“The children in the ground,” the boy said, quivering. His eyes were filled with tears when he finally looked up at the constable. “Oh please… I don’t want to go, please, I want my Ma.”
“You’re safe now son, you don’t have to go anywhere. Now tell me have you seen these children?”
“N-no, I…I only hear them, they talk to me at night, but Ma and Pa don’t hear em’.”
“If this is some jape boy you best tell me and tell me now.”
“Aint n-no jape sir, other kids been hearin em’ too Mary Bowen said.”
“Timothy, you and Arlo ride back to Turtlecreek, you take Ephraim home to his Ma, then you go and talk to Mrs. Bowen and her lil’ girl and find out what’s going on. Mr. Marsh, you and your boys ride on south and find Benjamin. Tell em’ his boy’s safe and gone home. The rest of you ride east across the river and find Walter and his posse, tell them to ride back to town. All of you who has young’ns you ask them what they’ve heard bout’ all this when you get home.”
Timothy repositioned his slouch hat then mounted his gelding before hoisting Ephraim up behind him. “What about you, aren’t you riding back with us?”
“No, Merrill and I have to ride on yet and look into something. I’ll call on everyone when I return.” With that Timothy grabbed the leather reins and headed off, leaving the constable and Merrill to continue on towards the cave. The sun had completely receded leaving dusk’s sanguine sky looming ominously overhead. Darkness would be upon them by the time they reached the mouth of the cave, a realization that Merrill wasn’t very comfortable with. What would they find there beyond that opening to the unbelievable, under the veil of night? Would they encounter more of them, returned to feast once again? It was with that thought that his mind turned back to us, why should anyone speak of me, he thought. I know of you and those you speak for, in my motherland you’re called erzӓhler, it’s said that you share great things with the unseen. A scant few have spoken of you, even less have claimed to have been witnessed by you. I don’t know how I know you’re there, but I do. I believe that in this country they simply call you, the storyteller. “This won’t end well for me will it,” he questioned quietly as he stayed his horse.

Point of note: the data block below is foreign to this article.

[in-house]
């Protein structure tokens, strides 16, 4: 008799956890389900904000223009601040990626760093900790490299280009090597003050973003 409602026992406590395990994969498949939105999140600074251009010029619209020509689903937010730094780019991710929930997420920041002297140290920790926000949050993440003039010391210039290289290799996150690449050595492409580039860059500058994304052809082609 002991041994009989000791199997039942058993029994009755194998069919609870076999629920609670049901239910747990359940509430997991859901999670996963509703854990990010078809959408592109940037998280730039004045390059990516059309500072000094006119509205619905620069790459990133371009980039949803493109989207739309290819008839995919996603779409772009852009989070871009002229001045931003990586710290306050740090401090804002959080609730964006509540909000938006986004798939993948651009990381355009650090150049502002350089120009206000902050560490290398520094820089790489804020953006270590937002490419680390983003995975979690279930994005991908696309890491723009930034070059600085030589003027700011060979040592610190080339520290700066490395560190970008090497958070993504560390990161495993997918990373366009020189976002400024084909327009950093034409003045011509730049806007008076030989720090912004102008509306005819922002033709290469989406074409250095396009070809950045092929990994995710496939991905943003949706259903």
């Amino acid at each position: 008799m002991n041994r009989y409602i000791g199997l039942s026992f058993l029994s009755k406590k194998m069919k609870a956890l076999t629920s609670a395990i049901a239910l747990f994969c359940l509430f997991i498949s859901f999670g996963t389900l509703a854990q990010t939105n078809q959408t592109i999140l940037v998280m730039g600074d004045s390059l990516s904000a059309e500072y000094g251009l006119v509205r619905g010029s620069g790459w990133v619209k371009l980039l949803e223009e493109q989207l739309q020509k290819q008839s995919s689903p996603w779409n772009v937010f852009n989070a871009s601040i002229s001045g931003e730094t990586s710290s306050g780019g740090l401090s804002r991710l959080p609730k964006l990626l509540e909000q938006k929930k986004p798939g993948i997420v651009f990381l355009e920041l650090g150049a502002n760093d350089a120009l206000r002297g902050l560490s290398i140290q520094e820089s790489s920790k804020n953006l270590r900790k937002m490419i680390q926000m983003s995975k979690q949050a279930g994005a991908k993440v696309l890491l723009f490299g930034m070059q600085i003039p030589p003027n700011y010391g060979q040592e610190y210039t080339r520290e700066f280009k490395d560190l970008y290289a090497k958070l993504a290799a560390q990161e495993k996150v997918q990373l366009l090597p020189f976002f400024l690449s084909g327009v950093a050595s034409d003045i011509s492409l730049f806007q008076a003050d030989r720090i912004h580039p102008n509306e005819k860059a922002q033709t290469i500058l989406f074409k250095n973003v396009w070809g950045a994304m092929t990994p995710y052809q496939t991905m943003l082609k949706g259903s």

Jon Dyer noticed that he’d fallen behind, “Is something wrong?”
“I don’t think we should continue. Would be best for everyone to leave this alone and forget I think.”
“You claimed that the fire from your oil lamp took a child, I can’t put that aside. As constable it falls on me to maintain peace in these parts, soon we’ll have the truth of all of this and everyone will sleep all the sounder. Ya’ know, when I came to my post here some of the townsfolk told me of the late Mrs. Johnson, your Eleanor I believe her name was. Some them’ said you’d become tetched from grief--”
“May be some truth in that, but don’t change what I saw none. Grief may poison the heart, but not the eyes.” And with that interjection Merrill took up the reins once again, moving up alongside Dyer’s black quarter horse.